Hera, still jealous of Zeus’ infidelity and the fact that Dionysus was alive, arranged for the Titans to kill him. The Titans ripped him to pieces; however, Rhea brought him back to life. After this, Zeus arranged for his protection and gave him to the mountain nymphs to be raised. Both Seaford and Otto mention that Semele, the mother of Dionysos was not a mortal, but an Earth Goddess from Phrygia. It wasn’t until a 6th century poet turned Semele into a mortal and daughter of Kadmos that things changed. Changing his mother into a mother also changed things quite drastically for Dionysos’ cult. It meant that next to Herakles, he was not the only one who turned into a God, but unlike Herakles, He was born a God. By turning him mortal first, He was the one who made the transition from mortal to God through dying and than dying again. That is to take into account the Orphic myth where he as Zagreos was torn to shreds by the Titans. This change would make him later a strong competitor with Jesus Christ. Christians turned him into a saint like Saint Dionysios like they did with Demeter or any other cult they couldn’t destroy, they would then absorb them into their religion as a saint, which is basically a demotion. I don’t know why the poet decided to turn his mother into a mortal, maybe because at that time Dionysos was considered already born first mortal, than turned into a God by his cult? Or was it to make him more appealing to the elite that He was already Greek instead of a foreigner? Even though as early as the end of 2nd millennium BC transcriptions of Dionysos was found in Linear B script. No matter what, his Thracian-Phrygian roots were always part of his cult. The Thracian king Lykourgos was the only one who successfully defeated the God, even though Zeus would exact revenge on him.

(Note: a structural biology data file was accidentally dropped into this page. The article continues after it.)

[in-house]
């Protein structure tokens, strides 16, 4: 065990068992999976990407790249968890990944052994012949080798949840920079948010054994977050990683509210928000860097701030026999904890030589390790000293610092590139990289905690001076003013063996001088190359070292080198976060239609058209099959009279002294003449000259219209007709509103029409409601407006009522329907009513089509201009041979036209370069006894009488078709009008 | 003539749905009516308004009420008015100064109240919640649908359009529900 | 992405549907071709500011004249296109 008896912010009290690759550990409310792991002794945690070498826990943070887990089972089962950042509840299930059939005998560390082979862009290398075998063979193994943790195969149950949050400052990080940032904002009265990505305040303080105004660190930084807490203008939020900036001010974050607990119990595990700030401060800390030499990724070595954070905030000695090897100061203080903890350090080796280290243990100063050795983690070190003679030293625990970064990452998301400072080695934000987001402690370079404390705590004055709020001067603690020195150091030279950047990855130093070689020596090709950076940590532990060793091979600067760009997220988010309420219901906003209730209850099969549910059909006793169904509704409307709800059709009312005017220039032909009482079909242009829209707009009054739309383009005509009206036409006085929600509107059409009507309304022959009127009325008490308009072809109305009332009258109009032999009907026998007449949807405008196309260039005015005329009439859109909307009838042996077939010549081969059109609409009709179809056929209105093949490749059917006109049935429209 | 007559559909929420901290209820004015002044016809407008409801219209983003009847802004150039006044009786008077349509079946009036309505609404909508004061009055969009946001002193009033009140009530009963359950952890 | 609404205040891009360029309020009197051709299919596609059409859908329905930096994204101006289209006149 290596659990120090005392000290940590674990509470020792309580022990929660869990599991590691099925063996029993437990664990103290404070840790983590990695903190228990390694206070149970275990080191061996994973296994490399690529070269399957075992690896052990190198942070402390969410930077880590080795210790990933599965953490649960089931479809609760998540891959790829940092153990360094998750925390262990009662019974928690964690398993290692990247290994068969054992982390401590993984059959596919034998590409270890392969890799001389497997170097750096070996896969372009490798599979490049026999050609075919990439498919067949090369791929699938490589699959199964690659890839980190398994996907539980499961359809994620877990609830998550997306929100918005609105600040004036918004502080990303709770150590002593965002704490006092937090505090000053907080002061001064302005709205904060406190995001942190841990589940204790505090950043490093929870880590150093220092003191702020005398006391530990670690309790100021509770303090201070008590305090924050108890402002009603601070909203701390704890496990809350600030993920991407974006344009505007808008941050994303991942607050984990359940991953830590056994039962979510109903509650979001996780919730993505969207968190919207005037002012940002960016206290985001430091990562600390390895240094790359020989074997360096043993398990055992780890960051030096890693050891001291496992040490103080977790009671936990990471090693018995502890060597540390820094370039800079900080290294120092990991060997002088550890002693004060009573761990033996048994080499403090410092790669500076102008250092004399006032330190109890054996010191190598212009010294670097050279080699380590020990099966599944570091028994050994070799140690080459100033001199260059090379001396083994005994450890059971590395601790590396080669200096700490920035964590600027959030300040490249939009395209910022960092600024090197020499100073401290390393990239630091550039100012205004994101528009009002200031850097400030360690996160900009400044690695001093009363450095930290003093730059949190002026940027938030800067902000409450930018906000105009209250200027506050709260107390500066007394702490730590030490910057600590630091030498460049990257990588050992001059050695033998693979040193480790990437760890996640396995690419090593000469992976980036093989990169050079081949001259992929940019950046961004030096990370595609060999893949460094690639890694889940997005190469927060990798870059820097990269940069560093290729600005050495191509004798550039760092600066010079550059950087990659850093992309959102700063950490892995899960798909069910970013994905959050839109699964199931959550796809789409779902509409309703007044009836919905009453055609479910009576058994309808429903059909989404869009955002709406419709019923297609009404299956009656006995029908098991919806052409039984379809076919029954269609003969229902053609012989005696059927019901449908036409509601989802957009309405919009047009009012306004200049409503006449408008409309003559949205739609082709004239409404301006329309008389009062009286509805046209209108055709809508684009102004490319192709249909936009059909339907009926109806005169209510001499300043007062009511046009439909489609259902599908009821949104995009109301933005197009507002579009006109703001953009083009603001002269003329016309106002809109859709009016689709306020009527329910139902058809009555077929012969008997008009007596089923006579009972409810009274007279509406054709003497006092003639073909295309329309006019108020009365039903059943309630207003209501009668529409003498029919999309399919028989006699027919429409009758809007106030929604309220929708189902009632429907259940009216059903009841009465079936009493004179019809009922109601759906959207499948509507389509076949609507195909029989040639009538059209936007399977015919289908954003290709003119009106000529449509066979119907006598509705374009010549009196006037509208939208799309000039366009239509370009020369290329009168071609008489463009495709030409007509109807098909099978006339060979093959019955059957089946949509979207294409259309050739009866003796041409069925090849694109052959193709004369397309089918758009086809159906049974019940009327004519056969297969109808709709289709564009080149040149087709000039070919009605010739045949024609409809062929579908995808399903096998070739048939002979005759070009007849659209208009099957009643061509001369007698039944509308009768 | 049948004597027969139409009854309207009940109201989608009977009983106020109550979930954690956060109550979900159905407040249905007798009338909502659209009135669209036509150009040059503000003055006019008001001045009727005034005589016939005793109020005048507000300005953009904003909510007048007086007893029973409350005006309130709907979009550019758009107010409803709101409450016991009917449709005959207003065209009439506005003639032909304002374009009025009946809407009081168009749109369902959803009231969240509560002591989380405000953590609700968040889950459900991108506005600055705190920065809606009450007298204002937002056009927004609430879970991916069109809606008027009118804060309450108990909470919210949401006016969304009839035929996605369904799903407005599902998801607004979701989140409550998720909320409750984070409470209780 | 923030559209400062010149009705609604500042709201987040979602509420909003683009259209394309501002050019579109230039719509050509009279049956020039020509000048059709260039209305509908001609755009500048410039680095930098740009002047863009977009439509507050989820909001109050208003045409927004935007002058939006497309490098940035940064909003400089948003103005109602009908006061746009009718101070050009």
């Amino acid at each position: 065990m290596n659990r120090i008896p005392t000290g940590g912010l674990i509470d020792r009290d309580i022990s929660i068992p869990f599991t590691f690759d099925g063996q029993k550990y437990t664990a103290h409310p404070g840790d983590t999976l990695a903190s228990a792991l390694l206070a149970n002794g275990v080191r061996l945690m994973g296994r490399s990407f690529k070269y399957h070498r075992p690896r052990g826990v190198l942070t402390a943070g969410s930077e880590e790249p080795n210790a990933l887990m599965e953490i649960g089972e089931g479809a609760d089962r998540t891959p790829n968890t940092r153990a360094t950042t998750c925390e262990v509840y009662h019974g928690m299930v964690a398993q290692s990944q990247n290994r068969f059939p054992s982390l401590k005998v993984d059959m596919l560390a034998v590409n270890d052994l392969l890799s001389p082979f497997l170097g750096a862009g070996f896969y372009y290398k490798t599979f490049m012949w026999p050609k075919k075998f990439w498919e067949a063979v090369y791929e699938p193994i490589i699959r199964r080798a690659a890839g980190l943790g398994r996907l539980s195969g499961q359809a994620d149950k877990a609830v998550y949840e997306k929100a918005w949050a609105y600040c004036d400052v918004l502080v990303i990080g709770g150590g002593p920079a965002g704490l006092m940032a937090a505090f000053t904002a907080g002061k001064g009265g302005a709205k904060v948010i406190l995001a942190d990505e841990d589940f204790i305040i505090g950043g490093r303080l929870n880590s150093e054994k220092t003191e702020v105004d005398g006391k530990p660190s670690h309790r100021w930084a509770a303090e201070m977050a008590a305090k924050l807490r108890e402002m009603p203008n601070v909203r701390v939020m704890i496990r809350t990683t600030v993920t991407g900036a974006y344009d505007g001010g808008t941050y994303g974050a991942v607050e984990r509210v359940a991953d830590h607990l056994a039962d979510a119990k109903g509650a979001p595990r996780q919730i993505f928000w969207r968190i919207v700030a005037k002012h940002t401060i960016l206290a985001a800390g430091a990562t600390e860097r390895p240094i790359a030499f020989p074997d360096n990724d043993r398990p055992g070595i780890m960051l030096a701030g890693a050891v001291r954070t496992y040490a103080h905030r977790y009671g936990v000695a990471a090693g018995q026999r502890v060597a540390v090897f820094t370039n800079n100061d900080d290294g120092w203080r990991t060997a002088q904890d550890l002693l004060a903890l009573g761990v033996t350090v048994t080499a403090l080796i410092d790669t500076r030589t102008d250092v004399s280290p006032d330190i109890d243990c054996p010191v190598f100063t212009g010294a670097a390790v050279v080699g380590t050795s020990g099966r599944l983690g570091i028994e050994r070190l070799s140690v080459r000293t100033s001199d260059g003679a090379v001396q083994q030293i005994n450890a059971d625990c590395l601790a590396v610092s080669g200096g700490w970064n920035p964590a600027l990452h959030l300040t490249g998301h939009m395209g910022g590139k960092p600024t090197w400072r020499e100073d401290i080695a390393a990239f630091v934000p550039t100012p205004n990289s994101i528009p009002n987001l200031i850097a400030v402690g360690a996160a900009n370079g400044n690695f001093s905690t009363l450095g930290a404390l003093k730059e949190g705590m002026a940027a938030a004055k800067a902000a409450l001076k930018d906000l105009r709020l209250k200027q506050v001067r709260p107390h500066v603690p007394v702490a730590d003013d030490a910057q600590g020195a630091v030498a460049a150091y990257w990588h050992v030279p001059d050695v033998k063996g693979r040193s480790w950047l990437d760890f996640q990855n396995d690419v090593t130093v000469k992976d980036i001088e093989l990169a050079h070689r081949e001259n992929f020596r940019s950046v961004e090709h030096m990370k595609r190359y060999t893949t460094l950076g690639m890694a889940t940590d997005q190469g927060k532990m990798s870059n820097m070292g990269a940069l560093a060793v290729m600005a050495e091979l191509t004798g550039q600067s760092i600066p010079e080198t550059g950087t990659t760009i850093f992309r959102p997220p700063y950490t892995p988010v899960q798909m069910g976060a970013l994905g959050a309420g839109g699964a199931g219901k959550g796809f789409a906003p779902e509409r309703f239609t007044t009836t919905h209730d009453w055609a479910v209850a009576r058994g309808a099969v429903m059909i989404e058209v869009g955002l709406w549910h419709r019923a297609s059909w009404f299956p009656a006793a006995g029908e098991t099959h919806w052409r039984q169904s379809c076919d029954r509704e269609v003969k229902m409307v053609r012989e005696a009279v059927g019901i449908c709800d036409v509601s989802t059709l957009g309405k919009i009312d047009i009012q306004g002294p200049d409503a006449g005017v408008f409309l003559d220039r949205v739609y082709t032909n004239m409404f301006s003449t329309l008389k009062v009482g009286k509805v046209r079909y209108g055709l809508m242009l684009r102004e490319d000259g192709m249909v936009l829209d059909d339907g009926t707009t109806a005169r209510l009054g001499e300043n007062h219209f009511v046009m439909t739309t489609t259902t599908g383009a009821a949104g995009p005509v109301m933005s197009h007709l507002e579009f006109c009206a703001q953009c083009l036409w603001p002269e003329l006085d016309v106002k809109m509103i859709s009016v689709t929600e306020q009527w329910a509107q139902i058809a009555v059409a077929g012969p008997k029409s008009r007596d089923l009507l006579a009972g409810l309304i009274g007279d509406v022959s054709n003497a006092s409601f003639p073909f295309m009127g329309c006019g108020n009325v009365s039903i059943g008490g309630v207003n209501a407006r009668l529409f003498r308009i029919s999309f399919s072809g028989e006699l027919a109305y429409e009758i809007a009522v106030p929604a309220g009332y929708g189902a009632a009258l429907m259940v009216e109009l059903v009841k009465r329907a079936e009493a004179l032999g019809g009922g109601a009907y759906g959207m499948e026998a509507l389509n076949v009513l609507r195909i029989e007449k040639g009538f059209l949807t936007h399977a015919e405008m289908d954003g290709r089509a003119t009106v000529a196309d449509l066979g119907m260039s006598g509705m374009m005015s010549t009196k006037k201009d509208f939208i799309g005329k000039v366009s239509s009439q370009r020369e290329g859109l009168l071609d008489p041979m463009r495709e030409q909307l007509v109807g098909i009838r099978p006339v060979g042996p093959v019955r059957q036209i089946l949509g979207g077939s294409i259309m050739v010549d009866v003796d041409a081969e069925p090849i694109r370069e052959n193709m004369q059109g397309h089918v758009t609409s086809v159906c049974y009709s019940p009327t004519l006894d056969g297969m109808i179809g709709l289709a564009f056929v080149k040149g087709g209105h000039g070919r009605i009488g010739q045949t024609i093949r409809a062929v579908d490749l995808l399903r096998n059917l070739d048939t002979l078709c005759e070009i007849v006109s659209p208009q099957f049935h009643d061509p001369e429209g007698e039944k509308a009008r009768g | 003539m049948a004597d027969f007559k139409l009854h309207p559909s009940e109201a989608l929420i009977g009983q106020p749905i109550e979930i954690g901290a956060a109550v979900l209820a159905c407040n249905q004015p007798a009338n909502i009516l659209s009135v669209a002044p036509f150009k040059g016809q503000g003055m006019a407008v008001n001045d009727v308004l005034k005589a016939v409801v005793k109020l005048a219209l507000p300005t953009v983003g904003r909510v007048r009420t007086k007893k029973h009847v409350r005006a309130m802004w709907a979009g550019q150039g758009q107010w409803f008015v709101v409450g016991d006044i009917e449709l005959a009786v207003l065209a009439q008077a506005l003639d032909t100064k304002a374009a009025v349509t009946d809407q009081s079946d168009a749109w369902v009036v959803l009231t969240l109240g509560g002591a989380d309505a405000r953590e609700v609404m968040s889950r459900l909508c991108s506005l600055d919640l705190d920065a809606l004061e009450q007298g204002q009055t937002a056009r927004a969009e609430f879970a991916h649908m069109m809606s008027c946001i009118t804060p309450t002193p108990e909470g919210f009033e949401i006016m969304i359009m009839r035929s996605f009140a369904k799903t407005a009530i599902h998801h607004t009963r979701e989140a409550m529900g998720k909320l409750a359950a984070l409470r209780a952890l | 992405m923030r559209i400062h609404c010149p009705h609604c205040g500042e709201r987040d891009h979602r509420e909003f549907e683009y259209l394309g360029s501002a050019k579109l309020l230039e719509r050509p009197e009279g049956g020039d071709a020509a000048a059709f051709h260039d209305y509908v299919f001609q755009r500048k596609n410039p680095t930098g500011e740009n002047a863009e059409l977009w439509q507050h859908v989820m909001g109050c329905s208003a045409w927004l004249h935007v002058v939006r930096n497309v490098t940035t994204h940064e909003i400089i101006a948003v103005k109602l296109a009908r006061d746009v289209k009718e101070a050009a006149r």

The Outsider

Because Dionysus was the only Olympian with a mortal mother, because he was raised on the mythical Mount Nysa (which was believed to be either far to the south or the east), and because he wandered Asia before arriving in Greece, Dionysus was seen as an outsider. This was an inherent part of his cult, which often focused on the more subversive elements of his nature. Dionysus was often called Eleutherios, meaning “the liberator,” because his wine, music, and ecstatic dance freed his followers from self-consciousness and the restraints of society.